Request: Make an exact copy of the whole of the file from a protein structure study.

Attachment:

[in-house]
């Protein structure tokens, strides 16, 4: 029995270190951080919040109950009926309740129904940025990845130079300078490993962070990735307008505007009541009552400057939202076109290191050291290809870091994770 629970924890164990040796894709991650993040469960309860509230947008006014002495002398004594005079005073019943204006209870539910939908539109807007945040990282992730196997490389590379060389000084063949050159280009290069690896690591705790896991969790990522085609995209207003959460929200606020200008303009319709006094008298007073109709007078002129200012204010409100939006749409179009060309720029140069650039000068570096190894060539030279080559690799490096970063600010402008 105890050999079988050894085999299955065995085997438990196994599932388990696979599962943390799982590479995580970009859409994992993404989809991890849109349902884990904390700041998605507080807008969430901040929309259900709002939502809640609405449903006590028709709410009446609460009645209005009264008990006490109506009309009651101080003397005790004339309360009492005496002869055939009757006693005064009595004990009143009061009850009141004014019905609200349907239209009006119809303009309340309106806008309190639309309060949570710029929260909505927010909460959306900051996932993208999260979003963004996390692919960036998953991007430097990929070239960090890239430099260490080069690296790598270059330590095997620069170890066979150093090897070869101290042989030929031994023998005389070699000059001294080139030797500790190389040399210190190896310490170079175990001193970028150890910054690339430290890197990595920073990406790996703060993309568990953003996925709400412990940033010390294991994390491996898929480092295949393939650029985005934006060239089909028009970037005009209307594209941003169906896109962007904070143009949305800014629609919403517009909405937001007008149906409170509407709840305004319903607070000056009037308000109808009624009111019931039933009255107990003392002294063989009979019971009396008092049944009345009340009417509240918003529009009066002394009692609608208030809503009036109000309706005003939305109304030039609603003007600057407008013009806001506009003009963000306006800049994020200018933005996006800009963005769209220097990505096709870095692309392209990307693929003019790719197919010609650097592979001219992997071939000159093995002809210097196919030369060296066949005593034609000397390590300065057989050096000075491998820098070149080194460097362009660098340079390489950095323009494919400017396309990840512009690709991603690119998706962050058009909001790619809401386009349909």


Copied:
[in-house]
């Protein structure tokens, strides 16, 4: 029995270190951080919040109950009926309740129904940025990845130079300078490993962070990735307008505007009541009552400057939202076109290191050291290809870091994770 629970924890164990040796894709991650993040469960309860509230947008006014002495002398004594005079005073019943204006209870539910939908539109807007945040990282992730196997490389590379060389000084063949050159280009290069690896690591705790896991969790990522085609995209207003959460929200606020200008303009319709006094008298007073109709007078002129200012204010409100939006749409179009060309720029140069650039000068570096190894060539030279080559690799490096970063600010402008 105890050999079988050894085999299955065995085997438990196994599932388990696979599962943390799982590479995580970009859409994992993404989809991890849109349902884990904390700041998605507080807008969430901040929309259900709002939502809640609405449903006590028709709410009446609460009645209005009264008990006490109506009309009651101080003397005790004339309360009492005496002869055939009757006693005064009595004990009143009061009850009141004014019905609200349907239209009006119809303009309340309106806008309190639309309060949570710029929260909505927010909460959306900051996932993208999260979003963004996390692919960036998953991007430097990929070239960090890239430099260490080069690296790598270059330590095997620069170890066979150093090897070869101290042989030929031994023998005389070699000059001294080139030797500790190389040399210190190896310490170079175990001193970028150890910054690339430290890197990595920073990406790996703060993309568990953003996925709400412990940033010390294991994390491996898929480092295949393939650029985005934006060239089909028009970037005009209307594209941003169906896109962007904070143009949305800014629609919403517009909405937001007008149906409170509407709840305004319903607070000056009037308000109808009624009111019931039933009255107990003392002294063989009979019971009396008092049944009345009340009417509240918003529009009066002394009692609608208030809503009036109000309706005003939305109304030039609603003007600057407008013009806001506009003009963000306006800049994020200018933005996006800009963005769209220097990505096709870095692309392209990307693929003019790719197919010609650097592979001219992997071939000159093995002809210097196919030369060296066949005593034609000397390590300065057989050096000075491998820098070149080194460097362009660098340079390489950095323009494919400017396309990840512009690709991603690119998706962050058009909001790619809401386009349909």